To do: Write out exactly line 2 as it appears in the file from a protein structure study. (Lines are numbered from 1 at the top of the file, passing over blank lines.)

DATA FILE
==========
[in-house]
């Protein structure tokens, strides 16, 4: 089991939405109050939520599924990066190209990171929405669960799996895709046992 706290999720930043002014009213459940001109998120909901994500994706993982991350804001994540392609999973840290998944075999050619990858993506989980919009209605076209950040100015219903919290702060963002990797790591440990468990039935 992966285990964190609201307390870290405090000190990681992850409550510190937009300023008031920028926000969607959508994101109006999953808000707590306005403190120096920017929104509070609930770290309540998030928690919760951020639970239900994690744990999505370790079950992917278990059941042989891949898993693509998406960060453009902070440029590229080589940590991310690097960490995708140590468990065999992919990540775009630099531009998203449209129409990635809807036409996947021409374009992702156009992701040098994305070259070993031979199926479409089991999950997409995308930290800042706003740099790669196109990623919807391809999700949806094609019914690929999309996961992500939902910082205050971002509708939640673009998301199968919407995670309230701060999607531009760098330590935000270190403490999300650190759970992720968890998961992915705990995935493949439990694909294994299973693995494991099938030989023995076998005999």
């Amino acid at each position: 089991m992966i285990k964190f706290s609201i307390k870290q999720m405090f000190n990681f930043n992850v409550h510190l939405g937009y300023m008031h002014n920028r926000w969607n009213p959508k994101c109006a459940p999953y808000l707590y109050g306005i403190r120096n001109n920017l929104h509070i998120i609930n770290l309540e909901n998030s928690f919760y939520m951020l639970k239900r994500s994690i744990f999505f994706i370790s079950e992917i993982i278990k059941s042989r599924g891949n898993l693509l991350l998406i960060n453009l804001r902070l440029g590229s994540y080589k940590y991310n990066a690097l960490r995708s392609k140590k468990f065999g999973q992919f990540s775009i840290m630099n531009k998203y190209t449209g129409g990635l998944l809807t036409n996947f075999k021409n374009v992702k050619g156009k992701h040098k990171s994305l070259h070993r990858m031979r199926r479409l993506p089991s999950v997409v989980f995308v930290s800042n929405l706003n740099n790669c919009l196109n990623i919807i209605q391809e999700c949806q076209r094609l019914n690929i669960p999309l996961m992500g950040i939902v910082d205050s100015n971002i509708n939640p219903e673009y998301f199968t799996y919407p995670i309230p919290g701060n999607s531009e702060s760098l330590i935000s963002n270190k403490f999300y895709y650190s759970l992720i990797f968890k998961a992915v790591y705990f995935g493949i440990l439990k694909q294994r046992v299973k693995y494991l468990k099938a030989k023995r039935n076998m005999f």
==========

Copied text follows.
């Protein structure tokens, strides 16, 4: 089991939405109050939520599924990066190209990171929405669960799996895709046992 706290999720930043002014009213459940001109998120909901994500994706993982991350804001994540392609999973840290998944075999050619990858993506989980919009209605076209950040100015219903919290702060963002990797790591440990468990039935 992966285990964190609201307390870290405090000190990681992850409550510190937009300023008031920028926000969607959508994101109006999953808000707590306005403190120096920017929104509070609930770290309540998030928690919760951020639970239900994690744990999505370790079950992917278990059941042989891949898993693509998406960060453009902070440029590229080589940590991310690097960490995708140590468990065999992919990540775009630099531009998203449209129409990635809807036409996947021409374009992702156009992701040098994305070259070993031979199926479409089991999950997409995308930290800042706003740099790669196109990623919807391809999700949806094609019914690929999309996961992500939902910082205050971002509708939640673009998301199968919407995670309230701060999607531009760098330590935000270190403490999300650190759970992720968890998961992915705990995935493949439990694909294994299973693995494991099938030989023995076998005999």